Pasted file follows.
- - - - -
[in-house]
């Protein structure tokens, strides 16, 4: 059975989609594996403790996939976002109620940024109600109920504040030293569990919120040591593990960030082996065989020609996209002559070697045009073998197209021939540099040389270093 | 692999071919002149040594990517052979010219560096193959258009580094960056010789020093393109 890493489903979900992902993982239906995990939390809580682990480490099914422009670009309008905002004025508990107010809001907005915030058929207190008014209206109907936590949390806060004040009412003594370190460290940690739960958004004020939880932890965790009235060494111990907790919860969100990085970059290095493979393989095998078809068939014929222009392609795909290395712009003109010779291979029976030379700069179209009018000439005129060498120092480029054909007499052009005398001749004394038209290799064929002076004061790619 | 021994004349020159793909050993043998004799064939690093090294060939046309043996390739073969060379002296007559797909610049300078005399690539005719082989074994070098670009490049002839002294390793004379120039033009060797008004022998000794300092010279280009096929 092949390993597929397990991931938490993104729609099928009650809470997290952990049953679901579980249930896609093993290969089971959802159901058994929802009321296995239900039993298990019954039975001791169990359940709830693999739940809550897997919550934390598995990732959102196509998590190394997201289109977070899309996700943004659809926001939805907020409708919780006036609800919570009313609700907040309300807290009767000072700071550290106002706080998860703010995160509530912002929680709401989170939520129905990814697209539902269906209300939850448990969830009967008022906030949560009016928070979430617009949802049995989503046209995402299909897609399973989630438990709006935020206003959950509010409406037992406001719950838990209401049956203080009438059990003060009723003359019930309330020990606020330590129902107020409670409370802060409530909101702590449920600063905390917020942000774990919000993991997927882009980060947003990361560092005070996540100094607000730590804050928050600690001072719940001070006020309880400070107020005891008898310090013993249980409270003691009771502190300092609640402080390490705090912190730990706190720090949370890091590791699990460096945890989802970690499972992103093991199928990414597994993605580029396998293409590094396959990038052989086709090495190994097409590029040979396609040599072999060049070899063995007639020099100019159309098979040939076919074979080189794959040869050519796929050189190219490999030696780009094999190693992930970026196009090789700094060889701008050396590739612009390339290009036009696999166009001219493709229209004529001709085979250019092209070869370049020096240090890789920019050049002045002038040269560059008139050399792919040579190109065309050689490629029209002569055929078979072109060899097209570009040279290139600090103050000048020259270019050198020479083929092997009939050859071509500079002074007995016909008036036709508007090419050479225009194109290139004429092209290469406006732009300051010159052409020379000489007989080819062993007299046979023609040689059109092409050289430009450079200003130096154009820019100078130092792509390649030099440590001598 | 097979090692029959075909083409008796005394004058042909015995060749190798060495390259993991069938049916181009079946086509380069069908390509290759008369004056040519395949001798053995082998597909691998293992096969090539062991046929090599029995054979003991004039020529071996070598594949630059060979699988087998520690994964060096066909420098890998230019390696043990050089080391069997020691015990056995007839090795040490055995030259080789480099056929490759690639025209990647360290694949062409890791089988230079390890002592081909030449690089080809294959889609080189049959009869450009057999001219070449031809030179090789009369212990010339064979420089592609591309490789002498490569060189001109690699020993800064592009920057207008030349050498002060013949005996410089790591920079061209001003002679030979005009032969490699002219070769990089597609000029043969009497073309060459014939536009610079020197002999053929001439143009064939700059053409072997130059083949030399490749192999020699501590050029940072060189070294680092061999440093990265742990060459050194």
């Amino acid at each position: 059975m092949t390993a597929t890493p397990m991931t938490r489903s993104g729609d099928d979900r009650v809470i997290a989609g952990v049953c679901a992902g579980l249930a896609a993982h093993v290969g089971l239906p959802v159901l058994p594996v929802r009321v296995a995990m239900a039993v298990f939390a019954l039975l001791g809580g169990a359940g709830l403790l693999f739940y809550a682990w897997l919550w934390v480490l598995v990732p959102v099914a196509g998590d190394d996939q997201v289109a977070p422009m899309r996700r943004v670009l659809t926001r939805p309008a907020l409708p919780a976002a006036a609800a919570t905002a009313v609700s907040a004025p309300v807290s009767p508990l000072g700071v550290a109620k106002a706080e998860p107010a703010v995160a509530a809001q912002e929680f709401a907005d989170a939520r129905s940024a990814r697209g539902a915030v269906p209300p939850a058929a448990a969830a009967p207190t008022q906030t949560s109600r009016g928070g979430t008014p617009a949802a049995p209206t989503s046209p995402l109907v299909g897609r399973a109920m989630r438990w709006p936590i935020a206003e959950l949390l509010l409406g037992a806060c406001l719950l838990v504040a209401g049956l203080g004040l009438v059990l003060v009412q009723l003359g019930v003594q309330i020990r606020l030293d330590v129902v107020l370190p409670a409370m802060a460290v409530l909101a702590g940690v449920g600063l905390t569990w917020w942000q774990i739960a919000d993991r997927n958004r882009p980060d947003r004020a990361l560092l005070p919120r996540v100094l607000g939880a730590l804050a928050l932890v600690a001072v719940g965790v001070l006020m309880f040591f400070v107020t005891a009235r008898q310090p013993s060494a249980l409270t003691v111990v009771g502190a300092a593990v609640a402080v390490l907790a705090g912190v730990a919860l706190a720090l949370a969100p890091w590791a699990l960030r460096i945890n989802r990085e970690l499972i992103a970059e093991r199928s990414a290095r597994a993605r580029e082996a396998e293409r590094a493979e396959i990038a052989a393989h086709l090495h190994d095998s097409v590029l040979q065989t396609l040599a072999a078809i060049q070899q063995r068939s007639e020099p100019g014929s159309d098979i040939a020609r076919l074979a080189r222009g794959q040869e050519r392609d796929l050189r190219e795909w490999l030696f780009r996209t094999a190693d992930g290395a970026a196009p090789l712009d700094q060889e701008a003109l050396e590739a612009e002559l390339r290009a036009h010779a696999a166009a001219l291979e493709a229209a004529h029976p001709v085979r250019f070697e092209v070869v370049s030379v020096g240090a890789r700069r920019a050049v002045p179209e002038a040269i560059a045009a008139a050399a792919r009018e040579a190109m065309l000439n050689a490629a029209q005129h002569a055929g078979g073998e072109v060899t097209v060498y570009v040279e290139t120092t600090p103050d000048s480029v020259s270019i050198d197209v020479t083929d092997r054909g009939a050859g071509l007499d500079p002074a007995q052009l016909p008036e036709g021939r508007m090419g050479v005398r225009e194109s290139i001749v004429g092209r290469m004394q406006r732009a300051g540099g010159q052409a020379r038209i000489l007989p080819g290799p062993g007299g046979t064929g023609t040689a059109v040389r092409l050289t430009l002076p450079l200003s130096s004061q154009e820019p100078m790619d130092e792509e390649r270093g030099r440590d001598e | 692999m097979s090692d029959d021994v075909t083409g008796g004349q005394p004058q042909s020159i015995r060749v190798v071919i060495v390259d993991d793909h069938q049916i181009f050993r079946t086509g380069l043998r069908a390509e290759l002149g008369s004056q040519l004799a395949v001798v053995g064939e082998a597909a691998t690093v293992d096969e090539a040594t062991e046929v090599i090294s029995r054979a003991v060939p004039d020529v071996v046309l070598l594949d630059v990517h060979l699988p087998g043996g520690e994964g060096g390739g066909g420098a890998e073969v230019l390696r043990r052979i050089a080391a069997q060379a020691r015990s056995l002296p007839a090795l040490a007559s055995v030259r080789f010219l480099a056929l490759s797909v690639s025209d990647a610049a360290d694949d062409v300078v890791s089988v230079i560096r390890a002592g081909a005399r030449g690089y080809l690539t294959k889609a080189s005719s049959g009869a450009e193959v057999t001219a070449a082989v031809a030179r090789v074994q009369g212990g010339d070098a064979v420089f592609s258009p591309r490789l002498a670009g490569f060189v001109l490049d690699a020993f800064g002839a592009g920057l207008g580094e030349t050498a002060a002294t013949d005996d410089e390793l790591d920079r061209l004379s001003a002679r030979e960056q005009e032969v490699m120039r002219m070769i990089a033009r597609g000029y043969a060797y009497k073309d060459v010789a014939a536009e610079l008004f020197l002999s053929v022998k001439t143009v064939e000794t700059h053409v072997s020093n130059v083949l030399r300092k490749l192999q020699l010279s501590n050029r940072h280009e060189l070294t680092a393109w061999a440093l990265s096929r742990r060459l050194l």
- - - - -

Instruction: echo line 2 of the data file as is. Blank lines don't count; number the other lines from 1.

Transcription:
């Protein structure tokens, strides 16, 4: 059975989609594996403790996939976002109620940024109600109920504040030293569990919120040591593990960030082996065989020609996209002559070697045009073998197209021939540099040389270093 | 692999071919002149040594990517052979010219560096193959258009580094960056010789020093393109 890493489903979900992902993982239906995990939390809580682990480490099914422009670009309008905002004025508990107010809001907005915030058929207190008014209206109907936590949390806060004040009412003594370190460290940690739960958004004020939880932890965790009235060494111990907790919860969100990085970059290095493979393989095998078809068939014929222009392609795909290395712009003109010779291979029976030379700069179209009018000439005129060498120092480029054909007499052009005398001749004394038209290799064929002076004061790619 | 021994004349020159793909050993043998004799064939690093090294060939046309043996390739073969060379002296007559797909610049300078005399690539005719082989074994070098670009490049002839002294390793004379120039033009060797008004022998000794300092010279280009096929 092949390993597929397990991931938490993104729609099928009650809470997290952990049953679901579980249930896609093993290969089971959802159901058994929802009321296995239900039993298990019954039975001791169990359940709830693999739940809550897997919550934390598995990732959102196509998590190394997201289109977070899309996700943004659809926001939805907020409708919780006036609800919570009313609700907040309300807290009767000072700071550290106002706080998860703010995160509530912002929680709401989170939520129905990814697209539902269906209300939850448990969830009967008022906030949560009016928070979430617009949802049995989503046209995402299909897609399973989630438990709006935020206003959950509010409406037992406001719950838990209401049956203080009438059990003060009723003359019930309330020990606020330590129902107020409670409370802060409530909101702590449920600063905390917020942000774990919000993991997927882009980060947003990361560092005070996540100094607000730590804050928050600690001072719940001070006020309880400070107020005891008898310090013993249980409270003691009771502190300092609640402080390490705090912190730990706190720090949370890091590791699990460096945890989802970690499972992103093991199928990414597994993605580029396998293409590094396959990038052989086709090495190994097409590029040979396609040599072999060049070899063995007639020099100019159309098979040939076919074979080189794959040869050519796929050189190219490999030696780009094999190693992930970026196009090789700094060889701008050396590739612009390339290009036009696999166009001219493709229209004529001709085979250019092209070869370049020096240090890789920019050049002045002038040269560059008139050399792919040579190109065309050689490629029209002569055929078979072109060899097209570009040279290139600090103050000048020259270019050198020479083929092997009939050859071509500079002074007995016909008036036709508007090419050479225009194109290139004429092209290469406006732009300051010159052409020379000489007989080819062993007299046979023609040689059109092409050289430009450079200003130096154009820019100078130092792509390649030099440590001598 | 097979090692029959075909083409008796005394004058042909015995060749190798060495390259993991069938049916181009079946086509380069069908390509290759008369004056040519395949001798053995082998597909691998293992096969090539062991046929090599029995054979003991004039020529071996070598594949630059060979699988087998520690994964060096066909420098890998230019390696043990050089080391069997020691015990056995007839090795040490055995030259080789480099056929490759690639025209990647360290694949062409890791089988230079390890002592081909030449690089080809294959889609080189049959009869450009057999001219070449031809030179090789009369212990010339064979420089592609591309490789002498490569060189001109690699020993800064592009920057207008030349050498002060013949005996410089790591920079061209001003002679030979005009032969490699002219070769990089597609000029043969009497073309060459014939536009610079020197002999053929001439143009064939700059053409072997130059083949030399490749192999020699501590050029940072060189070294680092061999440093990265742990060459050194």